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Aspergers and OCD


My son has Aspergers and OCD and he will have hand tremors that he is not aware of. I am trying a more holistic approach but this is not covered by insurance. I wish I knew which ones were beneficial and which ones are not beneficial.


Traditional treatment for obsessive-compulsive disorder involves a combination of medication and behavioral therapy techniques. The traditional medicines used in this process are SSRI’s, or serotonin selective reuptake inhibitors.

Many parents do not want to treat their children suffering from OCD with these traditional methods, but turn to holistic methods of treatment. Because holistic therapies are designed to treat the whole person, not just the symptoms of a disease or disorder, holistic approaches appeal to many people. Holistic therapies can be added to traditional medical approaches, or can be tried by themselves.

Holistic practices often take into consideration lifestyle factors and address physical aspects of treatment, nutritional aspects, environmental, and social and spiritual elements. In seeking alternative treatments, take into consideration your beliefs and practices.

Holistic therapies for OCD are designed to relieve mental anguish. Many people find yoga and meditation to be effective in calming the mind and the body and strengthening the connection between the two. Aromatherapy can help a person reach a more peaceful and harmonious place. Hypnotherapy and acupuncture have also been found to be successful in treating various disorders. Behavioral therapies are often effective in conjunction with some of these alternative treatments.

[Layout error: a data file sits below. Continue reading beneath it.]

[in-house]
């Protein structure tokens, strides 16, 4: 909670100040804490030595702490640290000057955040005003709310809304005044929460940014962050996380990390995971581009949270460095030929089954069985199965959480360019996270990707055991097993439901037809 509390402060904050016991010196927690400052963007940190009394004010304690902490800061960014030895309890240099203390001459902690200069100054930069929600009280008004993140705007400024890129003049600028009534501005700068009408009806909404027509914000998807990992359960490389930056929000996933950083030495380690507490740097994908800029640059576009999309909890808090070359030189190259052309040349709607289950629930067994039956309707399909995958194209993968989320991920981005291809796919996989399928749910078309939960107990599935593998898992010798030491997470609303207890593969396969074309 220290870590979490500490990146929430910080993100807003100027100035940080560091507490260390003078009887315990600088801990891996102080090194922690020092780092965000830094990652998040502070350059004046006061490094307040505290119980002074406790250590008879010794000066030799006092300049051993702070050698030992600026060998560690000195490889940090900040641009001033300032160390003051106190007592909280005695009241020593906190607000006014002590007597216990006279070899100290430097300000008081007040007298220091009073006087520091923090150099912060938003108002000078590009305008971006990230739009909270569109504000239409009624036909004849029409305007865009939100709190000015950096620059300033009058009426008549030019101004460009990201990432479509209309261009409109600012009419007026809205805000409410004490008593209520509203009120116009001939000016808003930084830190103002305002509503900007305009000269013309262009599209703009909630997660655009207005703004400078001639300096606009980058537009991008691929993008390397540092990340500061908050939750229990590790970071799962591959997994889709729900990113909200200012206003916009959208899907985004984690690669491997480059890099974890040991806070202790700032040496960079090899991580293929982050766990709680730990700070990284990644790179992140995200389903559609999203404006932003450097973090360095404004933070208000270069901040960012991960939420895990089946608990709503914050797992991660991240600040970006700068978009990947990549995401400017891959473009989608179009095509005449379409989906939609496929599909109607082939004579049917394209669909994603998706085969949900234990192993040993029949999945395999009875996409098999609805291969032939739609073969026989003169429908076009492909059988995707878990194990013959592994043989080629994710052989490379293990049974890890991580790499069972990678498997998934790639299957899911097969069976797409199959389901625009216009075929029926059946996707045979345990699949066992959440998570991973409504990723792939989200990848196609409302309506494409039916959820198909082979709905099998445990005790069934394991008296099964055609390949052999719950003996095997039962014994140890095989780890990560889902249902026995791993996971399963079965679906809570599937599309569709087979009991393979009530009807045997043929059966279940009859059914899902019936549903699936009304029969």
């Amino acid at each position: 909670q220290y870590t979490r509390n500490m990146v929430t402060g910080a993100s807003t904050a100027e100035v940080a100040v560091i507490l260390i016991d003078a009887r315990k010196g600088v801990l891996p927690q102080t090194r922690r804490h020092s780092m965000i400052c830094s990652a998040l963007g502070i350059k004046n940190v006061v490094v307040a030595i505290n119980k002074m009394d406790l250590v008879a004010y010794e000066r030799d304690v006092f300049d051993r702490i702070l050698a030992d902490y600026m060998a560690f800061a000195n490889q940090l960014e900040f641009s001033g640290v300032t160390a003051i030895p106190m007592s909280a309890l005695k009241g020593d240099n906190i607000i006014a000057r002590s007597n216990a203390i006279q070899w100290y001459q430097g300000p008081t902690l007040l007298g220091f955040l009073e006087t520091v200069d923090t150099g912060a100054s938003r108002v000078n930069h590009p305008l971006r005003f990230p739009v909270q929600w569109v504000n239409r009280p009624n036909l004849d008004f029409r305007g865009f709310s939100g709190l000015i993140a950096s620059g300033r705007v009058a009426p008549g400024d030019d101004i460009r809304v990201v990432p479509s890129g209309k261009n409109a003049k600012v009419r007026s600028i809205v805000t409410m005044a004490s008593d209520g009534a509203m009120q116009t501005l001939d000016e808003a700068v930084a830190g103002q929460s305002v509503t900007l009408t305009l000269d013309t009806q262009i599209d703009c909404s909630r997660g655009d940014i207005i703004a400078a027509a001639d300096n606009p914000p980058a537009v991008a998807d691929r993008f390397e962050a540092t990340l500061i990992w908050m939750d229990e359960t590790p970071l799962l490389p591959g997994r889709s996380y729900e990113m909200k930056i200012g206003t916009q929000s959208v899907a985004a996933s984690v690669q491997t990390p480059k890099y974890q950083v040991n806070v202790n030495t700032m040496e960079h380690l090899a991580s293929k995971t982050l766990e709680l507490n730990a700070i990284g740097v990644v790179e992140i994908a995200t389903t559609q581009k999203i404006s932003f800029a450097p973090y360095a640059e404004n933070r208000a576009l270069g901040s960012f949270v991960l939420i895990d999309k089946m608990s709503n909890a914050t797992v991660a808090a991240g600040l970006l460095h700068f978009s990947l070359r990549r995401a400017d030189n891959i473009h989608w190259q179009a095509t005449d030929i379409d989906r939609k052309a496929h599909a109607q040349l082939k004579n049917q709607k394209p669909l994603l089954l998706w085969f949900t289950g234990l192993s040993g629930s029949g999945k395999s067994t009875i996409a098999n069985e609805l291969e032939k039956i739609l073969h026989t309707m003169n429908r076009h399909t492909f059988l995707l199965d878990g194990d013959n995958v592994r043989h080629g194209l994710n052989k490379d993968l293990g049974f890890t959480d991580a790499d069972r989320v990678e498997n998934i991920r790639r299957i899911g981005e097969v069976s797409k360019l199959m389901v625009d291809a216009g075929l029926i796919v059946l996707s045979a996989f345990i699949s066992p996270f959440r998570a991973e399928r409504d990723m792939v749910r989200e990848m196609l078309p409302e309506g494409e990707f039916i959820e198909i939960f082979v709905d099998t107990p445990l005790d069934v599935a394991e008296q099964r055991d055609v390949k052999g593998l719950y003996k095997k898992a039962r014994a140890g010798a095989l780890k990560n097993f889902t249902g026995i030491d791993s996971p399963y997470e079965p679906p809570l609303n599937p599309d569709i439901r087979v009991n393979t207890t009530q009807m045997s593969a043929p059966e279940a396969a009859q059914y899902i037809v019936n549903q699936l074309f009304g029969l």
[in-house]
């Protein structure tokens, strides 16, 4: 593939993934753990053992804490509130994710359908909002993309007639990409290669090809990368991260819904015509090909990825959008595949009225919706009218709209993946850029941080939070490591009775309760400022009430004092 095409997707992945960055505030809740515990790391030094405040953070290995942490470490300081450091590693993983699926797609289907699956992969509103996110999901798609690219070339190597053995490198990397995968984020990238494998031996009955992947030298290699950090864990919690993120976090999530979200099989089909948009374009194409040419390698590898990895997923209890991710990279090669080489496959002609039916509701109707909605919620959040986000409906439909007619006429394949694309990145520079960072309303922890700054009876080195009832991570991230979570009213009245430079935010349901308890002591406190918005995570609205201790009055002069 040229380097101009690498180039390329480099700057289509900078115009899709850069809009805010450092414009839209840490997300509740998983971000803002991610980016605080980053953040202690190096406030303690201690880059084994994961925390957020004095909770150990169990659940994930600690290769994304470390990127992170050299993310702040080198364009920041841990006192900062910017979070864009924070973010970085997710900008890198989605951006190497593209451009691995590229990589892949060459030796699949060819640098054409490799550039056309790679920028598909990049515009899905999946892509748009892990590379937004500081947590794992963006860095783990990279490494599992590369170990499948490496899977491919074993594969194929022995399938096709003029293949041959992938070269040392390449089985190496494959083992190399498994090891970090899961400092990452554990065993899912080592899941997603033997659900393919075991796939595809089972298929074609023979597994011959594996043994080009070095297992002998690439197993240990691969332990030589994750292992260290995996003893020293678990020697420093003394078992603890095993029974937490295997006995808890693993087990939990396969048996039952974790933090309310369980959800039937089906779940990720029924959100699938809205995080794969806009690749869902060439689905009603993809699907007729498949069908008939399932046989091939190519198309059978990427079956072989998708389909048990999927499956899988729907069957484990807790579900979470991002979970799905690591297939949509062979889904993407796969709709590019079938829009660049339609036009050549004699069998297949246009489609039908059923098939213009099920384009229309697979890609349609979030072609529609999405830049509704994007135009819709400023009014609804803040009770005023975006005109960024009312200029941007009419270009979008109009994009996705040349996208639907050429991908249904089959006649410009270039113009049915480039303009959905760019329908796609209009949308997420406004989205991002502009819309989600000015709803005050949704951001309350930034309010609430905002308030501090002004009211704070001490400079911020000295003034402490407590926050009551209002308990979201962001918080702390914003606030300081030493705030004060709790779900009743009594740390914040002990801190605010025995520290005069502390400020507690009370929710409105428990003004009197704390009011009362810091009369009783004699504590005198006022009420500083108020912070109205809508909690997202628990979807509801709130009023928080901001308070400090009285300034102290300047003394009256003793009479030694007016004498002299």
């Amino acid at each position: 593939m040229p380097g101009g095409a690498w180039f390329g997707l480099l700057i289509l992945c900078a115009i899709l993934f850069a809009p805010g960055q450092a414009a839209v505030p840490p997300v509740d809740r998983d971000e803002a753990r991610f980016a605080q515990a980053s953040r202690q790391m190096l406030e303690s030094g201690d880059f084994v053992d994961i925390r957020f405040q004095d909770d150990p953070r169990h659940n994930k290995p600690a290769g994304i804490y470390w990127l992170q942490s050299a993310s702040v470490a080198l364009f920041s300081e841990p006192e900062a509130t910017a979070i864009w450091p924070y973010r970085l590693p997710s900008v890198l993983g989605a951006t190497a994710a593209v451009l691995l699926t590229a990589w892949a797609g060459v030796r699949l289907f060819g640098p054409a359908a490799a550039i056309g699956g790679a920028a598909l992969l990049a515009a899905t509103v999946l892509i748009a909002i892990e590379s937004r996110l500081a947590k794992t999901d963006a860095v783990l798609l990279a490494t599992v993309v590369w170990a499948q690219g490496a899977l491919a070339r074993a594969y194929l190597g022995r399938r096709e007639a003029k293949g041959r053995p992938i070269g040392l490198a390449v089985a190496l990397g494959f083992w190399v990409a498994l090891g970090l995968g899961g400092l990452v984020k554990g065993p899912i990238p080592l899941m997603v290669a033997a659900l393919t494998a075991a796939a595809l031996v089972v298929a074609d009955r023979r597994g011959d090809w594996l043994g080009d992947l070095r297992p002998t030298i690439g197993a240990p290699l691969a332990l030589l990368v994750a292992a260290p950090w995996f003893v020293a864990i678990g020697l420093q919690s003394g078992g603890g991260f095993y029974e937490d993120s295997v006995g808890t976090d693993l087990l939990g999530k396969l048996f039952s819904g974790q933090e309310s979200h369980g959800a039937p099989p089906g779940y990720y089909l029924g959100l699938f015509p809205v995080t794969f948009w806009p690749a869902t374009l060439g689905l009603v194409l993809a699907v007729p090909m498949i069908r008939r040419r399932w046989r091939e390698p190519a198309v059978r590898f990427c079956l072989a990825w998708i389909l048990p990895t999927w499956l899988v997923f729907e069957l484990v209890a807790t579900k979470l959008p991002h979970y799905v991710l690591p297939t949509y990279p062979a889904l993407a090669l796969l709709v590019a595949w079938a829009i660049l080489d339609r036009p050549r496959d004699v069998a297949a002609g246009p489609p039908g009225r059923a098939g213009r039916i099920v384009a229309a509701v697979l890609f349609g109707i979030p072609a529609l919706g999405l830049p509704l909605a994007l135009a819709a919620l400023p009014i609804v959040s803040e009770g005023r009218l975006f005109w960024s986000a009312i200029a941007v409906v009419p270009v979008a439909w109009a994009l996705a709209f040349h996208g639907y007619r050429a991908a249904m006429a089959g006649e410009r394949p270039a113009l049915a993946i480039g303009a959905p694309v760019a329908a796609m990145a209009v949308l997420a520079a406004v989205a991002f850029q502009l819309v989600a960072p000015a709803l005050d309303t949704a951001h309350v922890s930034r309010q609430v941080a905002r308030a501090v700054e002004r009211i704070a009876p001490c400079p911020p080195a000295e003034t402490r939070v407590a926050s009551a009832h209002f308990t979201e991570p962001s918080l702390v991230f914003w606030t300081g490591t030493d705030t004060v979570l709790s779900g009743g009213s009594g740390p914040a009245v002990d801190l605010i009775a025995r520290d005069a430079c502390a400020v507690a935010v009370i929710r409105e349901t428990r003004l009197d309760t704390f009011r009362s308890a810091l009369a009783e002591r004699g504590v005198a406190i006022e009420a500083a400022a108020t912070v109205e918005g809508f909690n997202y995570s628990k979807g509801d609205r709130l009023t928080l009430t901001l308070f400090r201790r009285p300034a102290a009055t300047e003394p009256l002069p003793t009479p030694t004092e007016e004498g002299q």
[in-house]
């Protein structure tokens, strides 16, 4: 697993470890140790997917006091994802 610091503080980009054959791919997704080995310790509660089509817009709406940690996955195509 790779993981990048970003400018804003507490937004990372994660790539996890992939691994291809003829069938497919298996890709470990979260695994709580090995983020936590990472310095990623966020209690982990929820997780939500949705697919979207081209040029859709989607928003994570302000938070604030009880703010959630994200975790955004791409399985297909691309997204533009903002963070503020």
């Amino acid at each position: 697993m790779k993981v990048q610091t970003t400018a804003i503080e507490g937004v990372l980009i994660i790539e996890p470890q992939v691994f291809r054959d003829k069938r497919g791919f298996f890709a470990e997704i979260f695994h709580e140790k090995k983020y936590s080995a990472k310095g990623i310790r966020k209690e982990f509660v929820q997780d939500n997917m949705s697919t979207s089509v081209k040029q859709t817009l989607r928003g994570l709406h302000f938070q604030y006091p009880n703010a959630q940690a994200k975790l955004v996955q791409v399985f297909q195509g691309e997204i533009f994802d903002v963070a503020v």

In her book, “Freeing Your Child from Obsessive-Compulsive Disorder,” Tamar E. Chansky has created a step-by-step program designed to help parents work with children to free them from the cycle of OCD. This program was created with the goal of helping the child take back control of his life using these techniques. The techniques are designed to work with children who are either on or off medication. This method can be very effective in helping a child break free of this debilitating disorder.

It is difficult to say which holistic methods will work best with your child. Speak with your child’s physician and gain his help in creating a treatment plan for you child. Also solicit advice from trusted holistic practitioners who can suggest a holistic course of treatment.


Anonymous said...

Wanted to get some input on my 6 1/2 year old son. He has been counting out loud incessantly for about 2 1/2 weeks and I'm getting concerned. I noticed it started out by just counting things he saw or the steps in our house or how many steps it would take to get to "X" location, but now it's all the time, even when we don't see anything to count.
He will be talking to us and then just start counting over and over again. Or he'll ask us a question and while we're answering, he's counting. He may count quietly to himself and then all of a sudden we will hear, "18, 19 & 20" and it's fast counting too. Even watching tv, he'll just start counting. Sometimes I see him counting while he's moving his fingers but mostly he's just reciting the numbers and it's always to 20. He can count to over 100 so it's not like he's practicing.
He has also said that he sees the numbers or fingers and or toes in his head.
I've asked him if he's aware of what's he's doing and he says he is but it's to the point where I don't think he's aware he's doing it or can control it. It's like he's multi-tasking.
I'm doing some research on OCD but wanted to get your opinions

Anonymous said...

My son also has OCD. He took Celexa for it, worked really well for him. With this type med (SSRI) it usually needs higher doses to treat the OCD than it does to treat depression. Prozac is in the same family as Celexa (SSRI). But each medication is still different, one may work well and another not, one may have unwanted side effects and another won't.